The List of National Historic Landmarks in Oklahoma contains the landmarks designated by the U.S. Federal Government for the U.S. state of Oklahoma.
In the United States, a state is a constituent political entity, of which there are currently 50. Bound together in a political union, each state holds governmental jurisdiction over a separate and defined geographic territory and shares its sovereignty with the federal government. Due to this shared sovereignty, Americans are citizens both of the federal republic and of the state in which they reside. State citizenship and residency are flexible, and no government approval is required to move between states, except for persons restricted by certain types of court orders. Four states use the term commonwealth rather than state in their full official names.
Oklahoma is a state in the South Central region of the United States, bordered by Kansas on the north, Missouri on the northeast, Arkansas on the east, Texas on the south, New Mexico on the west, and Colorado on the northwest. It is the 20th-most extensive and the 28th-most populous of the fifty United States. The state's name is derived from the Choctaw words okla and humma, meaning "red people". It is also known informally by its nickname, "The Sooner State", in reference to the non-Native settlers who staked their claims on land before the official opening date of lands in the western Oklahoma Territory or before the Indian Appropriations Act of 1889, which dramatically increased European-American settlement in the eastern Indian Territory. Oklahoma Territory and Indian Territory were merged into the State of Oklahoma when it became the 46th state to enter the union on November 16, 1907. Its residents are known as Oklahomans, and its capital and largest city is Oklahoma City.
There are 22 National Historic Landmarks in Oklahoma. The following table is a complete list.
|Landmark name||Image||Date designated||Location||County||Description|
|1||101 Ranch Historic District||May 15, 1975|
| Ponca City ||Kay||Ranch where rodeo bull-dogging was developed to an art form by Bill Pickett; home base of 101 Ranch Wild West Show.|
|2||Bizzell Library||January 3, 2001|
| Norman ||Cleveland||Library of University of Oklahoma, focus of racial segregation Supreme Court case.|
|3||Boley Historic District||May 15, 1975|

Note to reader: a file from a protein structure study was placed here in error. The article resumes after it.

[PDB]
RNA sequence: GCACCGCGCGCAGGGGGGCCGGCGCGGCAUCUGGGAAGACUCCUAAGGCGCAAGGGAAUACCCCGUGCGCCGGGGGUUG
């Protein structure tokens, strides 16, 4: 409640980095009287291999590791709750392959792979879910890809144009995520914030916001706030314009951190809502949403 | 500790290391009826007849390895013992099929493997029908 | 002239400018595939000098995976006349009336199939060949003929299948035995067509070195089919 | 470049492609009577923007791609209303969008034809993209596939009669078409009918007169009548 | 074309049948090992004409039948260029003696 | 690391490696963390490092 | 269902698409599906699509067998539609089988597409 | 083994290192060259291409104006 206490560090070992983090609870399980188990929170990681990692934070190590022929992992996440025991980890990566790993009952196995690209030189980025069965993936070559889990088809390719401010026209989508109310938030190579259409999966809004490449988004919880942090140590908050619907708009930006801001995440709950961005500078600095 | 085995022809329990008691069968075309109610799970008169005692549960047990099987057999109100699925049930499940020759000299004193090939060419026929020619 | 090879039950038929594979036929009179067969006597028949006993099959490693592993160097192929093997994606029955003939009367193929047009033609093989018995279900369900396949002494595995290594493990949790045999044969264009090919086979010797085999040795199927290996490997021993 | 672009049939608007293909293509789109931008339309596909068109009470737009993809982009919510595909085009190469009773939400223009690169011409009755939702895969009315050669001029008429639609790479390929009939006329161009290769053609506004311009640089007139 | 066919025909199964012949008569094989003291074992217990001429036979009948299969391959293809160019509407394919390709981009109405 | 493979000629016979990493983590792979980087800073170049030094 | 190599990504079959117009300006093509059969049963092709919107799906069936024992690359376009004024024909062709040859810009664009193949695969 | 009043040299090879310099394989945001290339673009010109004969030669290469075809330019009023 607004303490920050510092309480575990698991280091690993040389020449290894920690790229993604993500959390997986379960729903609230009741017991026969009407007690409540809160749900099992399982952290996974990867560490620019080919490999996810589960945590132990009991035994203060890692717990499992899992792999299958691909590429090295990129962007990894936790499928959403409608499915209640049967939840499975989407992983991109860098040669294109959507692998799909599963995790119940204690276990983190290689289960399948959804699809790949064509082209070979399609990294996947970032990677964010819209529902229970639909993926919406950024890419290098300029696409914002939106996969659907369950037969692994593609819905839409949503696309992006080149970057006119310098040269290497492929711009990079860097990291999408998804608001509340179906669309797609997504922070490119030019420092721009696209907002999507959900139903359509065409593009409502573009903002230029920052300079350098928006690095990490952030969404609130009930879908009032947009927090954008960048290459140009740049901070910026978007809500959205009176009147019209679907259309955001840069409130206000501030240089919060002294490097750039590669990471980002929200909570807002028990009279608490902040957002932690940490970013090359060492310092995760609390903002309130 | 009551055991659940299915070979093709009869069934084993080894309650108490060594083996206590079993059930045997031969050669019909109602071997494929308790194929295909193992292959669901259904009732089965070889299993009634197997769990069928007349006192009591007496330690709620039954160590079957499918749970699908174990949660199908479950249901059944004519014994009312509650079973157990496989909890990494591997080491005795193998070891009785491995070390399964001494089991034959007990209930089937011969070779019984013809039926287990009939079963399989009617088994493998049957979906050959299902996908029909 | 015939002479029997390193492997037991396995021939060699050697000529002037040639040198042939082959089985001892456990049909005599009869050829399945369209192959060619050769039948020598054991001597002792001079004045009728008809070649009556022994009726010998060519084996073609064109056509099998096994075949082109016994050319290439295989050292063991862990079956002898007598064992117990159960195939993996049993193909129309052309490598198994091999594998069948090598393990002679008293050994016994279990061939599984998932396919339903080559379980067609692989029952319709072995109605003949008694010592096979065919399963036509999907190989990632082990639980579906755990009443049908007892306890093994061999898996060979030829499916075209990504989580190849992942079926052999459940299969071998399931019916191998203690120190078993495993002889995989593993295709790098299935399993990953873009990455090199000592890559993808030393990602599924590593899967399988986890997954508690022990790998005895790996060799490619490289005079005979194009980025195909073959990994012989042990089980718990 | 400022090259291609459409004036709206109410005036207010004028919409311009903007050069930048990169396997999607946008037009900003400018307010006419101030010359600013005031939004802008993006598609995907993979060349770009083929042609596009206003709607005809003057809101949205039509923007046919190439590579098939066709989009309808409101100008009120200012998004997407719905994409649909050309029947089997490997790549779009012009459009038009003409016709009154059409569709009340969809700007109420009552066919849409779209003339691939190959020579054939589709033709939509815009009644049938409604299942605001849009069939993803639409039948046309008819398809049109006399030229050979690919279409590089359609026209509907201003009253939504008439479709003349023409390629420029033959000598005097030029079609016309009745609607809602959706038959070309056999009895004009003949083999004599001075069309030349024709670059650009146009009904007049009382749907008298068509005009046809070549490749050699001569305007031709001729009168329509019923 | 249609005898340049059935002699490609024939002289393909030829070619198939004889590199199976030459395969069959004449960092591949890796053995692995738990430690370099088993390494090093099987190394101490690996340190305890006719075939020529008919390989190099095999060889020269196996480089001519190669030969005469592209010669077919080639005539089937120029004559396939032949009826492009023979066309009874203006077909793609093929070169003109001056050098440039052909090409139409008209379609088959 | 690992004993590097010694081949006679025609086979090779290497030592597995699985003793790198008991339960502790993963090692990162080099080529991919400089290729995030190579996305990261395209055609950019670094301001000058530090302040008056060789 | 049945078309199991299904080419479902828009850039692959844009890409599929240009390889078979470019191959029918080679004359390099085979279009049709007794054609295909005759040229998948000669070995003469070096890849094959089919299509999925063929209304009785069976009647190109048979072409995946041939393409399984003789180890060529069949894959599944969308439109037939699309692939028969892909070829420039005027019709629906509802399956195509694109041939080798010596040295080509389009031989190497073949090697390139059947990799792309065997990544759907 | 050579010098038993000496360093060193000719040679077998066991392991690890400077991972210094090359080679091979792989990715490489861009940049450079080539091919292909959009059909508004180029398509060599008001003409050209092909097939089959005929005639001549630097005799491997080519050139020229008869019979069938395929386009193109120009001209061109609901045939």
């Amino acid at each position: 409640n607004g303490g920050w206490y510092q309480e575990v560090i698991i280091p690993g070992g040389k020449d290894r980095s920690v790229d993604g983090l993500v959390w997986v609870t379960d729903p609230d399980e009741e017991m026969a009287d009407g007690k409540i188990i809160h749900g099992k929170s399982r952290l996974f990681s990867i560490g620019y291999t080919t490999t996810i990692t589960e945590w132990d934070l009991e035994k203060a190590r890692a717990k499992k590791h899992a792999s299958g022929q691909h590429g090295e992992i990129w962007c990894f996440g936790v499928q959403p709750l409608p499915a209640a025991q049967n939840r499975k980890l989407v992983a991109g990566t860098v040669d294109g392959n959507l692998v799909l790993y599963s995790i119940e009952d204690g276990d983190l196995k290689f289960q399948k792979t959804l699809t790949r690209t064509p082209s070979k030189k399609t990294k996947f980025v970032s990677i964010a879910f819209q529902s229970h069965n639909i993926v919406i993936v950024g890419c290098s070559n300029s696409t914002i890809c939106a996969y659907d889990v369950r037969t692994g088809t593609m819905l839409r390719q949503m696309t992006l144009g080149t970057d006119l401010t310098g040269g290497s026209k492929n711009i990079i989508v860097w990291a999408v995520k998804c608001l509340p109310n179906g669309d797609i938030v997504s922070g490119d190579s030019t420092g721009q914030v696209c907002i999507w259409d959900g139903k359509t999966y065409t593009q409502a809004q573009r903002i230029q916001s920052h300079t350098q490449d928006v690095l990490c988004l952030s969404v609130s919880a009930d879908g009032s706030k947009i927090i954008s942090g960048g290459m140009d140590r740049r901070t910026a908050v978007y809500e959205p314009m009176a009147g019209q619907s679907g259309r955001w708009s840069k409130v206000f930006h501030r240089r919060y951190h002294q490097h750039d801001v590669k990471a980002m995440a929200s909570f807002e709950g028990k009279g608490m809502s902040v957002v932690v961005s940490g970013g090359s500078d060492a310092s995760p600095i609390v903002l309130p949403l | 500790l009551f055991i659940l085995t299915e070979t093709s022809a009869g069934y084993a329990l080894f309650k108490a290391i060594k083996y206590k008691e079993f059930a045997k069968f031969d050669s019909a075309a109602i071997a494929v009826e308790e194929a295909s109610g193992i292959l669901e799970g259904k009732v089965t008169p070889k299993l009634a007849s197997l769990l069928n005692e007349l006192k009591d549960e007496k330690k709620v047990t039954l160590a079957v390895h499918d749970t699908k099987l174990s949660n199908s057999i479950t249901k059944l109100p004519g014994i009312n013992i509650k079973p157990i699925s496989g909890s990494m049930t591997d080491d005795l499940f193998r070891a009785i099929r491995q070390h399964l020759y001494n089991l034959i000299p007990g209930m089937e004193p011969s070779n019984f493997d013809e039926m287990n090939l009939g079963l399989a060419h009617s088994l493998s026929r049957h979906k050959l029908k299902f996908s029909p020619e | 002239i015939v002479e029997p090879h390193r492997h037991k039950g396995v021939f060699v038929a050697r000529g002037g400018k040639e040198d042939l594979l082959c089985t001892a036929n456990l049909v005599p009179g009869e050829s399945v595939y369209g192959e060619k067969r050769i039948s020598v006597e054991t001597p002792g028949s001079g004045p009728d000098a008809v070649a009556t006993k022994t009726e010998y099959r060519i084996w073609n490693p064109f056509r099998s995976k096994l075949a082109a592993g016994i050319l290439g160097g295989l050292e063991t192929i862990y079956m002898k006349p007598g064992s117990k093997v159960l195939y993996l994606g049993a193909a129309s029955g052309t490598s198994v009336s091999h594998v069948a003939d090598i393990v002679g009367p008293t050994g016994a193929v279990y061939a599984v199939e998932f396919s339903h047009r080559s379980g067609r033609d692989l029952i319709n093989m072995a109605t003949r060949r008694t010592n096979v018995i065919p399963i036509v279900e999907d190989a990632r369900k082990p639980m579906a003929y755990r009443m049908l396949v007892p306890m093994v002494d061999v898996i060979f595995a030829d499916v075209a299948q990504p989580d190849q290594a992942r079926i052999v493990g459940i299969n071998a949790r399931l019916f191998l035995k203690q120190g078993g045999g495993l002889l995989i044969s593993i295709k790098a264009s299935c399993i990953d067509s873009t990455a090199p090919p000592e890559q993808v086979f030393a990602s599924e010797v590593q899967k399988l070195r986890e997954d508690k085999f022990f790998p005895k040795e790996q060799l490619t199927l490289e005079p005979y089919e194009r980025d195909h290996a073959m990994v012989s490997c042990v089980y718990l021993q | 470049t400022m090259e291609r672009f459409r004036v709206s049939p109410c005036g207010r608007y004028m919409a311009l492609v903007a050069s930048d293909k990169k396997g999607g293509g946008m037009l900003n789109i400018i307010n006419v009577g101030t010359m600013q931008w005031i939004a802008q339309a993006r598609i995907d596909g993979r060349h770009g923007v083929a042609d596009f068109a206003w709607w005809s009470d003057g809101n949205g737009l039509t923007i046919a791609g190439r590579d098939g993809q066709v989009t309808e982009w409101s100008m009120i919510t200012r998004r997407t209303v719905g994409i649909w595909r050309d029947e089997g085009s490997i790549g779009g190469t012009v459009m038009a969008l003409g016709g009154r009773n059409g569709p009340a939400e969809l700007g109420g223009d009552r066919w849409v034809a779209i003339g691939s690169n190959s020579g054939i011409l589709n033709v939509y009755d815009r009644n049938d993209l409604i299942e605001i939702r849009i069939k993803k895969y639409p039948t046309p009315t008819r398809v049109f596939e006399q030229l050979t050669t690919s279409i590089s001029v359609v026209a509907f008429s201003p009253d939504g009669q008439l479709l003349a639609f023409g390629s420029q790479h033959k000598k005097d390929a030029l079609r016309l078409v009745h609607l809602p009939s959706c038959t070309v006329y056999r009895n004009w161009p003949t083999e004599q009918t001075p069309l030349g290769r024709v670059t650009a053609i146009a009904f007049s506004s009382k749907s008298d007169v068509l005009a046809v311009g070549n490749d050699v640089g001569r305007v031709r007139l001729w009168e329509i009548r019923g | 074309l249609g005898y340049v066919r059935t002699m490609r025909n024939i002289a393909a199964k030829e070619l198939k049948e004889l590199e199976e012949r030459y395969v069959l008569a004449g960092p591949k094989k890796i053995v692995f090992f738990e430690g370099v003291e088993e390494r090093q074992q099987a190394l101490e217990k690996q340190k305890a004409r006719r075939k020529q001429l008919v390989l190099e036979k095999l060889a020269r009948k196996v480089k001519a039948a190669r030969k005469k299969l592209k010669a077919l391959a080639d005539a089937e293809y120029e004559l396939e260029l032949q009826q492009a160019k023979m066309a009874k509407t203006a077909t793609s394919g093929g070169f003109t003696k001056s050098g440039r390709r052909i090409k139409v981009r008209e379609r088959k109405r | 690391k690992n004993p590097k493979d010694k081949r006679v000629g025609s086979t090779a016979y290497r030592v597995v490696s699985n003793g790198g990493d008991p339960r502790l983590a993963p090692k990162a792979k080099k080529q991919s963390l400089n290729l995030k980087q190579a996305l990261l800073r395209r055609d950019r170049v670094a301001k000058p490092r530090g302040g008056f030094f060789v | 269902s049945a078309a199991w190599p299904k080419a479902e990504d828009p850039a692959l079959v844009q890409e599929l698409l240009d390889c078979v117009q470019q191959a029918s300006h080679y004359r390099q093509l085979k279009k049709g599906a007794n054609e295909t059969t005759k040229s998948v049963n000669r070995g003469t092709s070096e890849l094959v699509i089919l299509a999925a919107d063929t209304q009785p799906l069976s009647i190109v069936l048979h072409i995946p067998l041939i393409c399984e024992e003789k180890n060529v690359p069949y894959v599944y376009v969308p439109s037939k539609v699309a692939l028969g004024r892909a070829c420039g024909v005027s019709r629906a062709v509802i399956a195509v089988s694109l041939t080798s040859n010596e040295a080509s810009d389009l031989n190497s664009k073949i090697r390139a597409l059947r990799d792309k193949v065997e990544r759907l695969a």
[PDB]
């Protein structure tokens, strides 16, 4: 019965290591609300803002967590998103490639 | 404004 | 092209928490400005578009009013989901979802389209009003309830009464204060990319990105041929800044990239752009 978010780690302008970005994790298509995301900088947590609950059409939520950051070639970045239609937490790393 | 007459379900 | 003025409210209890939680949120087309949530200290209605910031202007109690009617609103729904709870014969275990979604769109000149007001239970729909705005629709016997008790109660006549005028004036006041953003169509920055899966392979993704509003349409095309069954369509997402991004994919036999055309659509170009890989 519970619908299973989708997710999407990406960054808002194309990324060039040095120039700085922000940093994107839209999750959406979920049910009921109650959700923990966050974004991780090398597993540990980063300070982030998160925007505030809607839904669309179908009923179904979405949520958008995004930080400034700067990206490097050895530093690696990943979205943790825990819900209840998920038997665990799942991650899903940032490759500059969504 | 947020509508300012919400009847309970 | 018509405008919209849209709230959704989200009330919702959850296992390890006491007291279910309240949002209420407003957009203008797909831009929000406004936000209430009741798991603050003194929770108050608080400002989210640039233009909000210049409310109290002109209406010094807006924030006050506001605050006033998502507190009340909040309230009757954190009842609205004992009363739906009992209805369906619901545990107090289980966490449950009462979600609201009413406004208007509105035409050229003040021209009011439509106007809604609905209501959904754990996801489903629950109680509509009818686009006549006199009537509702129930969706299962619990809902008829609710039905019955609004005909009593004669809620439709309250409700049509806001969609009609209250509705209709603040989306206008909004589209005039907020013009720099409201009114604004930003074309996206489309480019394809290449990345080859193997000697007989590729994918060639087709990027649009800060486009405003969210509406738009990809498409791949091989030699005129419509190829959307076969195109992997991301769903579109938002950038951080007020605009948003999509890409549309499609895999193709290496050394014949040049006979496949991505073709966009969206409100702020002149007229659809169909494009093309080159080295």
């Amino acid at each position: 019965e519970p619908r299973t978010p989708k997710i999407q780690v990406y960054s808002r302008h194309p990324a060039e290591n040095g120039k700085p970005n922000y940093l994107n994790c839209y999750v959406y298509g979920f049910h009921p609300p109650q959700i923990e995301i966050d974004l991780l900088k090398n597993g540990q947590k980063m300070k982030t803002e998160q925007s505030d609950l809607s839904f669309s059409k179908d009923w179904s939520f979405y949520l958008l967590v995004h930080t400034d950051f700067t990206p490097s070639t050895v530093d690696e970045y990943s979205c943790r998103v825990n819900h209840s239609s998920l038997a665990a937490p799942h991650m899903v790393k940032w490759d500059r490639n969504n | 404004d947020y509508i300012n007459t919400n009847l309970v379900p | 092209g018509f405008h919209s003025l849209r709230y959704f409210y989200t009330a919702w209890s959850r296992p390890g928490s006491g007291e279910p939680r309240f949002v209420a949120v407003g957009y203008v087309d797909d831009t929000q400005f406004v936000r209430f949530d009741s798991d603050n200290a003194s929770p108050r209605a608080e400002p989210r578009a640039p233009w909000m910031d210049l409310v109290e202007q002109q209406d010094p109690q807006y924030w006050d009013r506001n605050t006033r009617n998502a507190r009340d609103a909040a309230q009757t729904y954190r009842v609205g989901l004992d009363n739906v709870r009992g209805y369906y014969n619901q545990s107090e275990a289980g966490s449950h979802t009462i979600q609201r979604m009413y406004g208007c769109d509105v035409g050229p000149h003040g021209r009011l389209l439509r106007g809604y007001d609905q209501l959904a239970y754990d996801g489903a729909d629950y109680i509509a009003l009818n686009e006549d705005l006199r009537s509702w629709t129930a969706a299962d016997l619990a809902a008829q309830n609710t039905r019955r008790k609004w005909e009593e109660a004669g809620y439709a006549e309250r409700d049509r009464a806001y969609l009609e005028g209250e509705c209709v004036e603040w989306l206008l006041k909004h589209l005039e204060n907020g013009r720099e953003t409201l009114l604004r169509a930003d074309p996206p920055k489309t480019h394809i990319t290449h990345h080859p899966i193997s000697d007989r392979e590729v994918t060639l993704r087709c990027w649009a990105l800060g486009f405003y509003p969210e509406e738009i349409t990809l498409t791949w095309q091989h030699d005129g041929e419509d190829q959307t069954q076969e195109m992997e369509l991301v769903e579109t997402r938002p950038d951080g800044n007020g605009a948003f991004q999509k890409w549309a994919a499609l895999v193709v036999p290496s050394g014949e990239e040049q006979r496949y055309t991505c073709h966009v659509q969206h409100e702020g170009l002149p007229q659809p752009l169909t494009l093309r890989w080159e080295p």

| Boley ||Okfuskee||All-black town founded in 1903, product of segregationist policies.|
|4||Boston Avenue Methodist Episcopal Church, South||January 20, 1999|
| Tulsa ||Tulsa||One of finest examples of ecclesiastical Art Deco architecture in the U.S.|
|5||Camp Nichols||May 23, 1963|
| Wheeless ||Cimarron||Ruins of fort built by Kit Carson to protect the Cimarron Cutoff trail (Santa Fe Trail) followers from hostile Kiowa and Apache.|
|6||Cherokee National Capitol||July 4, 1961|
| Tahlequah ||Cherokee||Capitol of the Cherokee nation from 1869 to 1907, when Oklahoma became a state.|
|7||Creek National Capitol||July 4, 1961|
| Okmulgee ||Okmulgee||Capitol of Creek nation from 1878 to 1907, now a museum.|
|8||Deer Creek Site||April 16, 1964|
| Newkirk ||Kay||Archeological site, site of a fortified village of the Wichita.|
|9||Fort Gibson||December 12, 1960|
| Fort Gibson ||Muskogee||Fort built in 1824 in the Indian Territory.|
|10||Fort Sill||December 12, 1960|
| Fort Sill ||Comanche||Only still-active fort from Indian wars on the south plains.|
|11||Fort Washita||June 23, 1965|
| Nida ||Bryan||Established in 1842 to protect the Choctaws and Chickasaws from the plains Indians.|
|12||Guthrie Historic District||January 20, 1999|
| Guthrie ||Logan||Now a historic district.|
|13||Honey Springs Battlefield||February 27, 2013|
| Rentiesville ||McIntosh and Muskogee||Site of the Battle of Honey Springs, a Civil War battle known for its preponderance of non-white combatants.|
|14||Ernest Whitworth Marland Mansion||December 22, 1977|
| Ponca City ||Kay||Home of Oklahoma politician Ernest Whitworth Marland.|
|15||McLemore Site||July 19, 1964|
| Colony ||Washita||An archeological site.|
|16||Murrell Home||May 30, 1974|
| Park Hill ||Cherokee||A house.|
|17||Platt National Park Historic District||July 7, 2011|
| Sulphur ||Murray||Square mile sold by Chickasaw Nation to federal government for park use in 1902|
|18||Price Tower||March 29, 2007|
| Bartlesville ||Washington||A Frank Lloyd Wright designed building. His only realized skyscraper design completed in 1956, and commissioned by H.C. Price Petroleum Company.|
|19||Sequoyah's Cabin||December 21, 1965|
| Akins ||Sequoyah||Log cabin home of Sequoyah, who created "talking leaves", written language for the Cherokee.|
|20||Stamper Site||July 19, 1964|
| Optima ||Texas||Archeological site.|
|21||Washita Battlefield||January 12, 1965|
| Cheyenne ||Roger Mills||Where George Custer led the Seventh Cavalry surprise attack on village of Cheyenne Chief Black Kettle in 1868.|
|22||Wheelock Academy||December 21, 1965|
| Millerton ||McCurtain||Originally a missionary school for girls of the Choctaw nation, this became an academy and the model for other academies of the 5 civilized nations.|
This is a list of properties and historic districts in Oklahoma that are designated on the National Register of Historic Places. Listings are distributed across all of Oklahoma's 77 counties.
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The National Park Service (NPS) is an agency of the United States federal government that manages all national parks, many national monuments, and other conservation and historical properties with various title designations. It was created on August 25, 1916, by Congress through the National Park Service Organic Act and is an agency of the United States Department of the Interior. The NPS is charged with a dual role of preserving the ecological and historical integrity of the places entrusted to its management, while also making them available and accessible for public use and enjoyment.